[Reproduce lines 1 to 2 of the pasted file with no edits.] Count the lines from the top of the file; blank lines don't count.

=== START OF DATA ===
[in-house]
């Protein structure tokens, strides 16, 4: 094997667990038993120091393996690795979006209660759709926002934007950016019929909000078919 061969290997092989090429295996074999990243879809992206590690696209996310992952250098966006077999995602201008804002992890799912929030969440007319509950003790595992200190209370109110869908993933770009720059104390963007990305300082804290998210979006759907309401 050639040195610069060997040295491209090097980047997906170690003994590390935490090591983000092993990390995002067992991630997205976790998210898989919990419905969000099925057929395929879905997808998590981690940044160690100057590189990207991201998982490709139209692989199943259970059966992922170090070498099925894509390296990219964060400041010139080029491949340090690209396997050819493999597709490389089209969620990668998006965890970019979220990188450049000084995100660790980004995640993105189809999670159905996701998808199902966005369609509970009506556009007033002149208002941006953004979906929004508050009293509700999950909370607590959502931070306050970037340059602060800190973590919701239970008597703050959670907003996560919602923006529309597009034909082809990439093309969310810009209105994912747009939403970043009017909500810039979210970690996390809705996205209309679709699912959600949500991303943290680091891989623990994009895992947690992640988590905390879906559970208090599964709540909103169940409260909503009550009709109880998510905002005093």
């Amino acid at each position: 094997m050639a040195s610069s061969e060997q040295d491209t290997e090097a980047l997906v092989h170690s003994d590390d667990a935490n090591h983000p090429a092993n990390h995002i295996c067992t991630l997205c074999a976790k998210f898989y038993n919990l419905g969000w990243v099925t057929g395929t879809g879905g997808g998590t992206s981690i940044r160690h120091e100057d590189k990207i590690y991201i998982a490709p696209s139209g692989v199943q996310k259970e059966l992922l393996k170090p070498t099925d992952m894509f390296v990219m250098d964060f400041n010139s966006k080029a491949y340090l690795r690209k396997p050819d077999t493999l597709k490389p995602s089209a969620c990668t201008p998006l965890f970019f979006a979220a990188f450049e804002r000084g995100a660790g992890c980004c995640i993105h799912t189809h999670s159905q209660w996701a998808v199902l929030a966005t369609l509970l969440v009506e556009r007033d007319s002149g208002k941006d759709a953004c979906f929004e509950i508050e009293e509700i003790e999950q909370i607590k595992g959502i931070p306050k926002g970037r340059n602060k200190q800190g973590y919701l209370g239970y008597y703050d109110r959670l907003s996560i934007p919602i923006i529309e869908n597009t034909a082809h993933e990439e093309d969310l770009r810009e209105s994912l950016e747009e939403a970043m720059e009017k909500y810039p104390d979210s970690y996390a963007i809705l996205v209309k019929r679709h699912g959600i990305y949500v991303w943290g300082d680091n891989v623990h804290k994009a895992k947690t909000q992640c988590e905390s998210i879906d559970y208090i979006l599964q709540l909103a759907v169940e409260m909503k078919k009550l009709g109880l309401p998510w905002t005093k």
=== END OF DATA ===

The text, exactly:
[in-house]
């Protein structure tokens, strides 16, 4: 094997667990038993120091393996690795979006209660759709926002934007950016019929909000078919 061969290997092989090429295996074999990243879809992206590690696209996310992952250098966006077999995602201008804002992890799912929030969440007319509950003790595992200190209370109110869908993933770009720059104390963007990305300082804290998210979006759907309401 050639040195610069060997040295491209090097980047997906170690003994590390935490090591983000092993990390995002067992991630997205976790998210898989919990419905969000099925057929395929879905997808998590981690940044160690100057590189990207991201998982490709139209692989199943259970059966992922170090070498099925894509390296990219964060400041010139080029491949340090690209396997050819493999597709490389089209969620990668998006965890970019979220990188450049000084995100660790980004995640993105189809999670159905996701998808199902966005369609509970009506556009007033002149208002941006953004979906929004508050009293509700999950909370607590959502931070306050970037340059602060800190973590919701239970008597703050959670907003996560919602923006529309597009034909082809990439093309969310810009209105994912747009939403970043009017909500810039979210970690996390809705996205209309679709699912959600949500991303943290680091891989623990994009895992947690992640988590905390879906559970208090599964709540909103169940409260909503009550009709109880998510905002005093």